Abilene Reporter News, August 20, 1944

Abilene Reporter News

View full pageStart a free trial

Issue date:

Pages available: 36

Previous edition:

Next edition:

NewspaperARCHIVE.com - Used by the World's Finest Libraries and Institutions

About Abilene Reporter News

Publication name: Abilene Reporter News

Location: Abilene, Texas

Pages available: 856,914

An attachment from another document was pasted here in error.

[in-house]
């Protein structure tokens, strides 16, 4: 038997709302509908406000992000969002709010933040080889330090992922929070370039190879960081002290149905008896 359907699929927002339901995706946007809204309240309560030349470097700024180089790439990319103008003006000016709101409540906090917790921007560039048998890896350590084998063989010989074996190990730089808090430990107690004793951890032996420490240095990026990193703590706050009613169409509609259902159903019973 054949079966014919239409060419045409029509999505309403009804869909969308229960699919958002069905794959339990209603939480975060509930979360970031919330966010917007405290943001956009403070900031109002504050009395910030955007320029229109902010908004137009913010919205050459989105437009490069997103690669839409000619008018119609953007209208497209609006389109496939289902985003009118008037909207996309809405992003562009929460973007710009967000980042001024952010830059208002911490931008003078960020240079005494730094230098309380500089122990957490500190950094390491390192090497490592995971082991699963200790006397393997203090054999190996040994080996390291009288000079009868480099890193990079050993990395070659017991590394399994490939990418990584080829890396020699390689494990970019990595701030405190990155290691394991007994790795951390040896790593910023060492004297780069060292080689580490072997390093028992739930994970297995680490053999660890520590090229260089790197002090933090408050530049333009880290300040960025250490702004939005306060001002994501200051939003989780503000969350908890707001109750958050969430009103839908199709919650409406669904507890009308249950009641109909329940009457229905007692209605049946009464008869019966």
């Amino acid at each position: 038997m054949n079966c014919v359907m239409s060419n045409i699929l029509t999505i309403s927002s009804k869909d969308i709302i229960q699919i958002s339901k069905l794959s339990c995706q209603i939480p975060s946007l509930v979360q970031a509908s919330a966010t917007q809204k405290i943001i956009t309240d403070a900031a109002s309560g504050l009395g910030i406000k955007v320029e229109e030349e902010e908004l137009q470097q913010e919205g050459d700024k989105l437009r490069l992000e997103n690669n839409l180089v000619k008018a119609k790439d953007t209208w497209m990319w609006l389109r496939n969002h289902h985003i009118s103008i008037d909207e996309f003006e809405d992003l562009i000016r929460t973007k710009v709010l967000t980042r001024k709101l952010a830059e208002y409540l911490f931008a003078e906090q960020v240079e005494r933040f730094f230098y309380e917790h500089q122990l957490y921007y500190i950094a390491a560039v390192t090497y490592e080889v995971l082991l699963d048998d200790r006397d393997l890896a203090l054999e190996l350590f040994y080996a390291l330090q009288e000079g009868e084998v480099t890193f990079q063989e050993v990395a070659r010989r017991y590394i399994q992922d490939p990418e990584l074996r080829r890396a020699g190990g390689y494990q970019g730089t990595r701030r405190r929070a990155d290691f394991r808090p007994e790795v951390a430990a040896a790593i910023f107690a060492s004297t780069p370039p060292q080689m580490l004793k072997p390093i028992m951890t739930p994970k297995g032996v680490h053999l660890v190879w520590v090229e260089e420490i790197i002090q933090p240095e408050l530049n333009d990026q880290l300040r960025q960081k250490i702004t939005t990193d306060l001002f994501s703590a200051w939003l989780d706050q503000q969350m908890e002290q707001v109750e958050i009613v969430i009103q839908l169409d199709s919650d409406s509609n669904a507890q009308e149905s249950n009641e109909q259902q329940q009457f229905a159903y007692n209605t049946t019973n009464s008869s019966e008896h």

Years available: 1917 - 1977

Learn more about this publication

About NewspaperArchive.com

  • 2.16+ billion articles and growing everyday!
  • More than 400 years of papers. From 1607 to today!
  • Articles covering 50 U.S.States + 22 other countries
  • Powerful, time saving search features!
Find your ancestors now
Start your Genealogy Search now
See with your own eyes the newspapers your great-great grandparents held.

View sample pages : Abilene Reporter News, August 20, 1944

Get access to these newspapers Plus 2.16+ billion other articles

OCR Text